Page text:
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Saturday, August 13, 2016

Personal Cyber Security While Traveling Overseas

Packing, even for a long trip abroad, used to be so much less complicated. Recently on a trip to Russia with two friends, all of our electronics got hacked. One friend had to buy a new cell phoned another had his bank account robbed. I just had to change some passwords. And there I was admiring how St. Petersburg had wonderful free public WiFi everywhere! Cyber security expert Joseph Sternberg listed 16 Things You Must Do Before Traveling If You Want to Stay Cyber-Secure in the new issue of Inc. "Criminals," he wrote, "have been targeting travelers for as long as there have been people and roads. The modern world is no different, and, even in locations in which a person might feel physically secure, hackers and cyber-crooks might still be launching full scale attacks. As such, here are sixteen things that you should do before traveling in order to dramatically improve yours odds of avoiding a cyber-catastrophe."
1. Bring only the electronic devices that you need for the trip.

2. Obtain a "throwaway" or "high risk zone" device if you are traveling to a high risk zone for hacking-- for example, China. [Many big companies do this for their employees on company business routinely.] ... [D]o not turn on any of your normal devices in the high risk zone-- and, even better, don't bring them along for the trip in the first place.

3. Backup all of your data before leaving.

4. Turn off WiFi and Bluetooth... [and] keep them off for the duration of the trip.

5. Notify your credit card company and bank where and when you are traveling... [to] improve their chances of preventing fraudulent charges or payments made by someone local to your home who has stolen your card or account information and attempts to commit fraud while you are en route or away.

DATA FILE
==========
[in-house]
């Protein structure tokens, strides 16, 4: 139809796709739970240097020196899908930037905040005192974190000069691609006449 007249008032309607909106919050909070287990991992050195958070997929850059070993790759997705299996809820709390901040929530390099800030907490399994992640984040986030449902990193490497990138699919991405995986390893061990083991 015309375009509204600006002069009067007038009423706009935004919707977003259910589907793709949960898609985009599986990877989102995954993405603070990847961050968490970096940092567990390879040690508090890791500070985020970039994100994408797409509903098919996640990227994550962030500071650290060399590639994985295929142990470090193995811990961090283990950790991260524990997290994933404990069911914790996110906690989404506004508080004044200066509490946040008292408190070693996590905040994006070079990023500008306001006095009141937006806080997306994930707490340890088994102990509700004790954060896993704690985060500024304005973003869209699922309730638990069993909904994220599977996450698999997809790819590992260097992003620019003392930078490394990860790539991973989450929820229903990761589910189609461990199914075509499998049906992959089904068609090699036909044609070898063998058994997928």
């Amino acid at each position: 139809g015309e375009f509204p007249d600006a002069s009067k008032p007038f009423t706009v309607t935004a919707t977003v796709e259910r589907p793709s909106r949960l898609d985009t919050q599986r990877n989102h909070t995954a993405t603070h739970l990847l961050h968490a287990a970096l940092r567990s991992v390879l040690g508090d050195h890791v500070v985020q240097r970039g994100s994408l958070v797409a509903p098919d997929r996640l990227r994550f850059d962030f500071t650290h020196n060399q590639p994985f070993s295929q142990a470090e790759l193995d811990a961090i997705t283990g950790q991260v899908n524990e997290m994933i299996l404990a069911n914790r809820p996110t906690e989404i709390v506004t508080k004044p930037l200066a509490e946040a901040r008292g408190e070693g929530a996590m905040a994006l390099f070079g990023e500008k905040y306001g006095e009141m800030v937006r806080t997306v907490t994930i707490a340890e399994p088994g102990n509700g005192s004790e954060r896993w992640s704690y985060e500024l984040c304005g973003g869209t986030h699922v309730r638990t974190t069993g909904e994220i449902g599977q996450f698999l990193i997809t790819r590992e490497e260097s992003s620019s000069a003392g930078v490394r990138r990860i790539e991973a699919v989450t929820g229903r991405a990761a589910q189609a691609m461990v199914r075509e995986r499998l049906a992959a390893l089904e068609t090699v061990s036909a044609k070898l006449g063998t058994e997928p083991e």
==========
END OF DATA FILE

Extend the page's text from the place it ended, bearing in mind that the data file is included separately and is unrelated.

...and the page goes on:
6. Notify friends, relatives, and/or coworkers... [to] reduce the likelihood that they will fall prey to social engineers and virtual kidnappers.

7. Turn on your mobile phone's lock feature.

8. Enable remote wipe (and remote lock if it exists) for all of your mobile devices.

9. Encrypt... stored sensitive data.

10. Make sure that your name and contact information are visible on your mobile devices to help anyone who finds your devices return them to you.

11. Bring your own power sources... [because] various power cables and power banks have been found to contain chips that install malware onto devices to which they are attached.

12. Make sure that you have up-to-date security software.

13. Make sure you have all the hardware and software that you will need during your trip.

14. Prepare for sale social media usage [by] turning off location tracking and any automatic check-in features running on your social media accounts.

15. Plan your data access in advance.

16. Prepare your baggage to keep your data safe [by] making sure all of your equipment containing sensitive information fits in your carry on bag [not check in luggage].
The FCC also has some generic suggestions about traveling abroad with electronic devices... and so does North Dakota State University.

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